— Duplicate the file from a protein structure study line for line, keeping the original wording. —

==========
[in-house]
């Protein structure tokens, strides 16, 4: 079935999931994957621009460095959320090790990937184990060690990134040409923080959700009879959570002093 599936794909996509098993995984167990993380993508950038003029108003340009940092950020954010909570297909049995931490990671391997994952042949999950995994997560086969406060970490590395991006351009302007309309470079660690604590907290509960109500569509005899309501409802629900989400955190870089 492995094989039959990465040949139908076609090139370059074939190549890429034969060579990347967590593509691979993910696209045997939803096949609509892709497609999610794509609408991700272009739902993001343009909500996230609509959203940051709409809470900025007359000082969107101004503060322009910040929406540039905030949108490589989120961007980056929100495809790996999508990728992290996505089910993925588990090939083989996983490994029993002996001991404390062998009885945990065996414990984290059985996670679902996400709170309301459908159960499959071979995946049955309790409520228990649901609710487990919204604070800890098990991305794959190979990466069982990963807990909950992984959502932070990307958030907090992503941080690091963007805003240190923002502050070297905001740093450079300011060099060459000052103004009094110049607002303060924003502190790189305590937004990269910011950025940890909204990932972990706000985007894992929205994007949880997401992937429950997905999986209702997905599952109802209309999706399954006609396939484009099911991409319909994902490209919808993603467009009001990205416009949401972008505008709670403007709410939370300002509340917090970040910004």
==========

[in-house]
């Protein structure tokens, strides 16, 4: 079935999931994957621009460095959320090790990937184990060690990134040409923080959700009879959570002093 599936794909996509098993995984167990993380993508950038003029108003340009940092950020954010909570297909049995931490990671391997994952042949999950995994997560086969406060970490590395991006351009302007309309470079660690604590907290509960109500569509005899309501409802629900989400955190870089 492995094989039959990465040949139908076609090139370059074939190549890429034969060579990347967590593509691979993910696209045997939803096949609509892709497609999610794509609408991700272009739902993001343009909500996230609509959203940051709409809470900025007359000082969107101004503060322009910040929406540039905030949108490589989120961007980056929100495809790996999508990728992290996505089910993925588990090939083989996983490994029993002996001991404390062998009885945990065996414990984290059985996670679902996400709170309301459908159960499959071979995946049955309790409520228990649901609710487990919204604070800890098990991305794959190979990466069982990963807990909950992984959502932070990307958030907090992503941080690091963007805003240190923002502050070297905001740093450079300011060099060459000052103004009094110049607002303060924003502190790189305590937004990269910011950025940890909204990932972990706000985007894992929205994007949880997401992937429950997905999986209702997905599952109802209309999706399954006609396939484009099911991409319909994902490209919808993603467009009001990205416009949401972008505008709670403007709410939370300002509340917090970040910004």